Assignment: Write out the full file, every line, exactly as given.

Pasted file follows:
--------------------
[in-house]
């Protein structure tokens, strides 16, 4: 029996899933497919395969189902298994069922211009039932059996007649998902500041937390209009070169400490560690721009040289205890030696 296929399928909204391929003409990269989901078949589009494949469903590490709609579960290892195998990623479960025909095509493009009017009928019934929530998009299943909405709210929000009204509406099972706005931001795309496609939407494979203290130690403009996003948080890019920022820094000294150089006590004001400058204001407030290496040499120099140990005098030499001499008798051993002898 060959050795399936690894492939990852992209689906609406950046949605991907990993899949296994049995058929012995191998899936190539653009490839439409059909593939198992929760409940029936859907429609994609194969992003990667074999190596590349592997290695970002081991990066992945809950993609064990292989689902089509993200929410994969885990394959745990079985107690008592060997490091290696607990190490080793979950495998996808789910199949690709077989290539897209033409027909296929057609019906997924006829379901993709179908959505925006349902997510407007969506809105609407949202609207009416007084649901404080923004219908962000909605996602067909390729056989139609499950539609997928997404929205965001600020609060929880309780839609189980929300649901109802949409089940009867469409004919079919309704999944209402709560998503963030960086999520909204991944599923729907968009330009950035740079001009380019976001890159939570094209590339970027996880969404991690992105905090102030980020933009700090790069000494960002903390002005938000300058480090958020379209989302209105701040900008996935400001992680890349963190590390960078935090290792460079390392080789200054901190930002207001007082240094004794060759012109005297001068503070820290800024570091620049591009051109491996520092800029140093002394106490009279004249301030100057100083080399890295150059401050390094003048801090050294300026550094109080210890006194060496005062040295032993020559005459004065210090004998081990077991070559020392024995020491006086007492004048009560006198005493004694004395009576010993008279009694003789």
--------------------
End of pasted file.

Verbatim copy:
[in-house]
């Protein structure tokens, strides 16, 4: 029996899933497919395969189902298994069922211009039932059996007649998902500041937390209009070169400490560690721009040289205890030696 296929399928909204391929003409990269989901078949589009494949469903590490709609579960290892195998990623479960025909095509493009009017009928019934929530998009299943909405709210929000009204509406099972706005931001795309496609939407494979203290130690403009996003948080890019920022820094000294150089006590004001400058204001407030290496040499120099140990005098030499001499008798051993002898 060959050795399936690894492939990852992209689906609406950046949605991907990993899949296994049995058929012995191998899936190539653009490839439409059909593939198992929760409940029936859907429609994609194969992003990667074999190596590349592997290695970002081991990066992945809950993609064990292989689902089509993200929410994969885990394959745990079985107690008592060997490091290696607990190490080793979950495998996808789910199949690709077989290539897209033409027909296929057609019906997924006829379901993709179908959505925006349902997510407007969506809105609407949202609207009416007084649901404080923004219908962000909605996602067909390729056989139609499950539609997928997404929205965001600020609060929880309780839609189980929300649901109802949409089940009867469409004919079919309704999944209402709560998503963030960086999520909204991944599923729907968009330009950035740079001009380019976001890159939570094209590339970027996880969404991690992105905090102030980020933009700090790069000494960002903390002005938000300058480090958020379209989302209105701040900008996935400001992680890349963190590390960078935090290792460079390392080789200054901190930002207001007082240094004794060759012109005297001068503070820290800024570091620049591009051109491996520092800029140093002394106490009279004249301030100057100083080399890295150059401050390094003048801090050294300026550094109080210890006194060496005062040295032993020559005459004065210090004998081990077991070559020392024995020491006086007492004048009560006198005493004694004395009576010993008279009694003789």